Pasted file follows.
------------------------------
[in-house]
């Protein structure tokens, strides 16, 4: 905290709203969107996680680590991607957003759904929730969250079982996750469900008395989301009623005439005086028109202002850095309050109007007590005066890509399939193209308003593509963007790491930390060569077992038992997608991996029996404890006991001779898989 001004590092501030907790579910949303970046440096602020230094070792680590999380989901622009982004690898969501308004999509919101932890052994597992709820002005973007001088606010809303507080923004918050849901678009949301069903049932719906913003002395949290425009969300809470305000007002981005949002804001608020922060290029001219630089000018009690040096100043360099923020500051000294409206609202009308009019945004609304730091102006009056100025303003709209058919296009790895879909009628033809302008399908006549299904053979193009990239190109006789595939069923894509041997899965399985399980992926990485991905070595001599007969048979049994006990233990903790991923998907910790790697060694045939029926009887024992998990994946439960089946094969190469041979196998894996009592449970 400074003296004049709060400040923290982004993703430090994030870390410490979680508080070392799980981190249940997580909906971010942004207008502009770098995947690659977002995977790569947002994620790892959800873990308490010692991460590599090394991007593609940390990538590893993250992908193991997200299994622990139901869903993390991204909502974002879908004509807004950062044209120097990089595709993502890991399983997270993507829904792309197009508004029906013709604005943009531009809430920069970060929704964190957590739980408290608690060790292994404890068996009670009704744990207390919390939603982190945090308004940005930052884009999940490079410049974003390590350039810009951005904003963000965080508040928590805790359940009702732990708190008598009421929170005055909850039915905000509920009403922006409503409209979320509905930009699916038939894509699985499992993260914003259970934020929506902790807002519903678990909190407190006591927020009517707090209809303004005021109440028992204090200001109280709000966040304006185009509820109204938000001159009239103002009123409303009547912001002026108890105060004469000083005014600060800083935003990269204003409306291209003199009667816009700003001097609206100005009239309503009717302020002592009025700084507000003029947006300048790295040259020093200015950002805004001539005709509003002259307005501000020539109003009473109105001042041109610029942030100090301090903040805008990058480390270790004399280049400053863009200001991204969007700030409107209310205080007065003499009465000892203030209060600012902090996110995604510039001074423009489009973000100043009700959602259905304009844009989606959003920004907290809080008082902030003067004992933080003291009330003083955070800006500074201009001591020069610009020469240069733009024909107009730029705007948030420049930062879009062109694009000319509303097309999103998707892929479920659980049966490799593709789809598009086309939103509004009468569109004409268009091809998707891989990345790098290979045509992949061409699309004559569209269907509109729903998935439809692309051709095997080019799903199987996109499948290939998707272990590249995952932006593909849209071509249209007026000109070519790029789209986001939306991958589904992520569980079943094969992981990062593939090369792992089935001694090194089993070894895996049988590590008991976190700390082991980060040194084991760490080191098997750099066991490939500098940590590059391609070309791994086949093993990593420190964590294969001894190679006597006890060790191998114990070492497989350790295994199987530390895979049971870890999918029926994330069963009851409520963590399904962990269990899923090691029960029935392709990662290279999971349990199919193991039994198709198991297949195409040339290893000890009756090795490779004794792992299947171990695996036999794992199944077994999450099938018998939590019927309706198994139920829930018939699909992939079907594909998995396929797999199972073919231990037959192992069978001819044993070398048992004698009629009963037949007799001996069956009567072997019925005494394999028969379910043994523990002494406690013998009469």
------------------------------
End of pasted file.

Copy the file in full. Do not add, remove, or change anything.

[in-house]
């Protein structure tokens, strides 16, 4: 905290709203969107996680680590991607957003759904929730969250079982996750469900008395989301009623005439005086028109202002850095309050109007007590005066890509399939193209308003593509963007790491930390060569077992038992997608991996029996404890006991001779898989 001004590092501030907790579910949303970046440096602020230094070792680590999380989901622009982004690898969501308004999509919101932890052994597992709820002005973007001088606010809303507080923004918050849901678009949301069903049932719906913003002395949290425009969300809470305000007002981005949002804001608020922060290029001219630089000018009690040096100043360099923020500051000294409206609202009308009019945004609304730091102006009056100025303003709209058919296009790895879909009628033809302008399908006549299904053979193009990239190109006789595939069923894509041997899965399985399980992926990485991905070595001599007969048979049994006990233990903790991923998907910790790697060694045939029926009887024992998990994946439960089946094969190469041979196998894996009592449970 400074003296004049709060400040923290982004993703430090994030870390410490979680508080070392799980981190249940997580909906971010942004207008502009770098995947690659977002995977790569947002994620790892959800873990308490010692991460590599090394991007593609940390990538590893993250992908193991997200299994622990139901869903993390991204909502974002879908004509807004950062044209120097990089595709993502890991399983997270993507829904792309197009508004029906013709604005943009531009809430920069970060929704964190957590739980408290608690060790292994404890068996009670009704744990207390919390939603982190945090308004940005930052884009999940490079410049974003390590350039810009951005904003963000965080508040928590805790359940009702732990708190008598009421929170005055909850039915905000509920009403922006409503409209979320509905930009699916038939894509699985499992993260914003259970934020929506902790807002519903678990909190407190006591927020009517707090209809303004005021109440028992204090200001109280709000966040304006185009509820109204938000001159009239103002009123409303009547912001002026108890105060004469000083005014600060800083935003990269204003409306291209003199009667816009700003001097609206100005009239309503009717302020002592009025700084507000003029947006300048790295040259020093200015950002805004001539005709509003002259307005501000020539109003009473109105001042041109610029942030100090301090903040805008990058480390270790004399280049400053863009200001991204969007700030409107209310205080007065003499009465000892203030209060600012902090996110995604510039001074423009489009973000100043009700959602259905304009844009989606959003920004907290809080008082902030003067004992933080003291009330003083955070800006500074201009001591020069610009020469240069733009024909107009730029705007948030420049930062879009062109694009000319509303097309999103998707892929479920659980049966490799593709789809598009086309939103509004009468569109004409268009091809998707891989990345790098290979045509992949061409699309004559569209269907509109729903998935439809692309051709095997080019799903199987996109499948290939998707272990590249995952932006593909849209071509249209007026000109070519790029789209986001939306991958589904992520569980079943094969992981990062593939090369792992089935001694090194089993070894895996049988590590008991976190700390082991980060040194084991760490080191098997750099066991490939500098940590590059391609070309791994086949093993990593420190964590294969001894190679006597006890060790191998114990070492497989350790295994199987530390895979049971870890999918029926994330069963009851409520963590399904962990269990899923090691029960029935392709990662290279999971349990199919193991039994198709198991297949195409040339290893000890009756090795490779004794792992299947171990695996036999794992199944077994999450099938018998939590019927309706198994139920829930018939699909992939079907594909998995396929797999199972073919231990037959192992069978001819044993070398048992004698009629009963037949007799001996069956009567072997019925005494394999028969379910043994523990002494406690013998009469």